“As and when you become more successful in life, certain people will start to pay more attention to what you do and say. Unfortunately some of those will spend more of their energy dissecting your thoughts and actions, than they will their own” 

It all became clear.  The poor woman in question, had such insecurities of her own, that she had read the post and truly believed the entire piece was directed at her.  In turn this had made her angry as she was of the opinion that the thoughts, actions or decisions of others, could directly or indirectly effect her business. Let’s be honest, some time in our lives, we have all been there.  We have found ourselves feeling insecure enough to be subject to that very uncomfortable, is he or she talking about me moment?  We may have overheard a conversation, or read something on a social networking site and for a split second wondered, is that directed at me?

At this point, I actually felt a little sorry for her.  She obviously didn’t know anything about me, and to actually think someone would go out of their way to publicly try and bad mouth one of their competitors, on the internet, for all and sundry to read, (which is basically what she was accusing me of), is a sure stark way for your business to fail from the offset. It isn’t rocket science after all.

This event propelled me into reflecting on the subject of peoples insecurities, and how in turn insecurities can effect the judgement’s that we make about others.   I have previously written posts on how judging another, is actually more of a reflection of ones self, than it is of the person you are judging. There is that old saying, when you point your finger at someone, there are always three fingers pointing back at you.

The fact is, most people that aren’t within our own social circles, aren’t paying us that much attention. They have enough going on within their own lives to be worrying about what we are doing.  And secondly, those who are paying us attention, and are then subsequently judging or speaking badly about us, aren’t the kind of people you want to be around you anyway.  It’s usually their own insecurities or feelings of jealously that causes them to monitor, dissect and judge your actions in the first place.  The issue is in their head or heart, not yours.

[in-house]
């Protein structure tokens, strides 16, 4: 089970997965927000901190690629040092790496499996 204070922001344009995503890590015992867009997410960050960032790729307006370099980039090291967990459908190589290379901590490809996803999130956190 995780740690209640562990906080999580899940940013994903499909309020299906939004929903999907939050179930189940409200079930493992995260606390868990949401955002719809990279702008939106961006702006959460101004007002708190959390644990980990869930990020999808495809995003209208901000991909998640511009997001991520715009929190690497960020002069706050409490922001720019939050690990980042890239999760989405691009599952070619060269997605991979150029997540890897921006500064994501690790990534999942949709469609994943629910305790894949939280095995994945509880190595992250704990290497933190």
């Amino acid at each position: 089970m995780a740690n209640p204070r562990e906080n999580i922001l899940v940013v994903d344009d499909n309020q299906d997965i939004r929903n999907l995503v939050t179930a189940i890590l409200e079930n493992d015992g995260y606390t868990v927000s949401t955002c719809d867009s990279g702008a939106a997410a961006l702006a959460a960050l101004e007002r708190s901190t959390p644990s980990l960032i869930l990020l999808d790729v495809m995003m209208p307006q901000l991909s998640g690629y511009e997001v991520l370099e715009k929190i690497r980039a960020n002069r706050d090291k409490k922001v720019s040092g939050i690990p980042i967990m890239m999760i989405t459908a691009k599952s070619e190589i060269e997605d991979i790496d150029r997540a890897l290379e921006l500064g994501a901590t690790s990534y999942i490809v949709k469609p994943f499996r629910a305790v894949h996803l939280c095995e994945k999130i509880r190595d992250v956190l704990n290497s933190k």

We are social creatures, and our need to socialise and be popular with others is deeply rooted within our make up.  We constantly seek love and approval, even if we don’t realise we are doing it. It’s simply a natural human trait.

In my twenties, I was the kind of person who wanted to be liked.  I absolutely hated it if someone didn’t ‘understand me’ or thought I was something I wasn’t. Spending this amount of energy worrying about their opinions of me was in fact a total waste of time. In my thirties, I learned the only opinions that really count, are those of the people that love and care about me for who I really am.

I am not perfect by any means, but I do always try and walk with an open and compassionate heart, however when I find myself on the receiving end of someones unfair judgements, I will endeavour to bless that person on their journey and continue on with mine. There is never any point dwelling on those judgements, those judgements are there in the first place because the other person involved isn’t able to open their heart a little further, and show a little compassion or a better understanding of the given situation.   I will  no longer allow someones misguided thoughts and opinions to effect me in a negative way. In short,  I no longer possess the need to be liked by someone who clearly judges or doesn’t like me.

As we walk through this journey of life, not everyone is always going to like you, and that’s O.K.  In truth, if you look at the bigger picture, does it really matter?  Stop paying attention to the thoughts in your head that people may be talking about you, or judging you, they probably aren’t, and if they are, simply try your hardest to make it your intention not to judge them back.

People will be brought to us during this life time to teach us lessons, the negative or judgmental people can in fact be our greatest teachers.